Teksavvy Solutions Inc. ("Teksavvy") does not employ technical Internet traffic management practices ("ITMPs") to manage the use of bandwidth on its network. However, some underlying carriers from which TekSavvy must purchases high-speed access services in order to provide its high-speed Internet access services to its customers do employ ITMPs. In such cases, those underlying carriers' ITMPs are unavoidably flowed through to TekSavvy's high-speed Internet access services.
In order to find out which, if any, ITMPs apply to the services you obtain from TekSavvy, you must first identify the underlying carrier that provides the wholesale high-speed service that TekSavvy uses to provide its high-speed Internet access service to you. There is a simple way of doing this.
First, determine whether you obtain your high-speed Internet access service from TekSavvy using DSL technology (i.e., over a telephone line) or cable (i.e., over the type of cable used by a cable company to deliver its TV signals). If you obtain DSL service, then the underlying provider is the incumbent telephone company that provides telephone service in your neighbourhood (i.e., one of Bell Canada, Bell Aliant, Telus, SaskTel or MTS Allstream). If you obtain cable service, then the underlying provider is the cable company that provides cable TV service in your neighbourhood (i.e., one of Rogers, Cogeco, Shaw or Videotron).
Once you have identified the applicable underlying carrier, go to the section below related to that carrier for a description of the ITMPs, if any, applied by that carrier and flowed through to the high-speed Internet access service that TekSavvy provides to you.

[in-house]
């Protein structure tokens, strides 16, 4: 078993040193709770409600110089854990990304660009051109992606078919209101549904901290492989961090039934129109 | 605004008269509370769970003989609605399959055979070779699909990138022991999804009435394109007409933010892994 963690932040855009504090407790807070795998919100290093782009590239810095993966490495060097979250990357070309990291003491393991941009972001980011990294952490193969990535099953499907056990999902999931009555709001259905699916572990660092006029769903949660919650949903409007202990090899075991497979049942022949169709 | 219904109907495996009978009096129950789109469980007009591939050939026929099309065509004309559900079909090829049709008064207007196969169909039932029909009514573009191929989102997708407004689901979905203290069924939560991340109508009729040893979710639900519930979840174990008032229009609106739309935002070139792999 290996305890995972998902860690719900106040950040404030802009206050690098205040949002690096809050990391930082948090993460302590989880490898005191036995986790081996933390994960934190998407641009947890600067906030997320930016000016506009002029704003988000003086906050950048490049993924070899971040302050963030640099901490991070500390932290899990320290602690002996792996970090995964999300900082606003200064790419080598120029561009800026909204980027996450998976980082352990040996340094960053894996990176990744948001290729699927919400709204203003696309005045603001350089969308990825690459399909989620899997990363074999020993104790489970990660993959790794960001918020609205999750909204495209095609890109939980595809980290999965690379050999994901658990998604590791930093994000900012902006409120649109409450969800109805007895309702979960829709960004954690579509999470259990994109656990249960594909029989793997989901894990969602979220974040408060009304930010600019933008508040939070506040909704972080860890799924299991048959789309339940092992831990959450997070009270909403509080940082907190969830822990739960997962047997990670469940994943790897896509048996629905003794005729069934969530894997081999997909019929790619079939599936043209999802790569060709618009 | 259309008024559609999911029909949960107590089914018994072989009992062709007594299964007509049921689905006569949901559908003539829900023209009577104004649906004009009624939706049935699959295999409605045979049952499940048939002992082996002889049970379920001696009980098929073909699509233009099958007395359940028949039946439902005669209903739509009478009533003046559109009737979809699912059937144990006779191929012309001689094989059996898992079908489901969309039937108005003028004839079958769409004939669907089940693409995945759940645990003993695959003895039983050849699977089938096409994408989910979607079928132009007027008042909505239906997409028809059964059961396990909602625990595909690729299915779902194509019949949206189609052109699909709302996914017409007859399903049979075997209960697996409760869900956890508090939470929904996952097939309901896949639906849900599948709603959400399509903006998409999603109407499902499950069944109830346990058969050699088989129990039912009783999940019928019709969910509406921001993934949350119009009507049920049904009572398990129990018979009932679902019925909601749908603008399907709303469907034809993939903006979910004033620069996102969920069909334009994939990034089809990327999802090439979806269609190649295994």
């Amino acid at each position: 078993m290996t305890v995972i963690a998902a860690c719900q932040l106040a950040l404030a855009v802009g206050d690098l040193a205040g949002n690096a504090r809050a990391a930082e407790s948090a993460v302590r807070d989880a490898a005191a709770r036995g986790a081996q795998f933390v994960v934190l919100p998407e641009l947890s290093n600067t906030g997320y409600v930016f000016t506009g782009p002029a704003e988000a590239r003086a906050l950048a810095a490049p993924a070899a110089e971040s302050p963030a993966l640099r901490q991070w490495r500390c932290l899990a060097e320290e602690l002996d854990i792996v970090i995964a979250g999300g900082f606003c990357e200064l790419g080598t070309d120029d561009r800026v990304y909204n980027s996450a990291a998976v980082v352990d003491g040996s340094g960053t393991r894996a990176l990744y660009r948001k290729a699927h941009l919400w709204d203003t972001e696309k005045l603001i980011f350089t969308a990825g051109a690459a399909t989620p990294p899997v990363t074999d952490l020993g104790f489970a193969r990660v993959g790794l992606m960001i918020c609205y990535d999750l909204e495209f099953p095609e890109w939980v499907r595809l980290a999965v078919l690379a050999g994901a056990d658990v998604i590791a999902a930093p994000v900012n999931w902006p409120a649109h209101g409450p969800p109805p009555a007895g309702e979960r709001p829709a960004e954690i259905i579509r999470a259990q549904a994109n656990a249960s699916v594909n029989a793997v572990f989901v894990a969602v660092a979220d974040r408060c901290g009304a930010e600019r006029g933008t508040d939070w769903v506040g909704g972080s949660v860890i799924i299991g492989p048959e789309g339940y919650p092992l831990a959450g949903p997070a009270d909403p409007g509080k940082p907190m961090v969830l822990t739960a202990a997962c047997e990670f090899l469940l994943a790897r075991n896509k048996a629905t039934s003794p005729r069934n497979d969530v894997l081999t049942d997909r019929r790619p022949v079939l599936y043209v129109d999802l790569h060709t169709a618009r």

BELL ALIANT – ATLANTIC PROVINCES:
BELL CANADA AND BELL ALIANT IN ONTARIO AND QUEBEC:
COGECO CABLE INC.:
ROGERS COMMUNICATIONS INC.:
Rogers Network Management Policy
Applicable to Rogers Hi-Speed Internet customers in Ontario, New Brunswick, and Newfoundland
On March 1, 2012, Rogers began phasing out the management of peer-to-peer (P2P) file sharing traffic on the upstream with a target completion date of December 31, 2012. This management involves slowing down P2P file sharing traffic on the upstream above 80 kpbs as more fully described below. For more details on which areas we no longer manage, please see www.rogers.com/traffic.
1. Why does Rogers manage traffic on its network?
Rogers is committed to ensuring the best possible online experience for all our valued customers. To meet this goal, Rogers uses a variety of traffic management techniques. These techniques have evolved as the internet has changed. We manage the network to limit spam, viruses and other security threats. In some areas, Rogers Hi-Speed Internet (delivered over cable) also manages peer-to-peer (P2P) file sharing traffic on the upstream. This management ensures a high level of service for time-sensitive tasks such as sending email, requesting web pages, video conferencing and voice services.
2. Which applications does Rogers manage?
In some areas, Rogers manages traffic associated with certain P2P file sharing protocols for customers of Rogers Hi-Speed Internet (delivered over cable). We use packet inspection to determine the type (but not the content) of upstream traffic only. High-volume, low time-sensitive traffic (such as P2P file sharing) is limited to ensure all customers have a high level of service for time-sensitive tasks like sending email, requesting web pages, video and voice applications. For Rogers Hi Speed Internet, the maximum upload speed for P2P file sharing traffic is 80 kbps at all times. There are no limits on download speed for any application or protocol.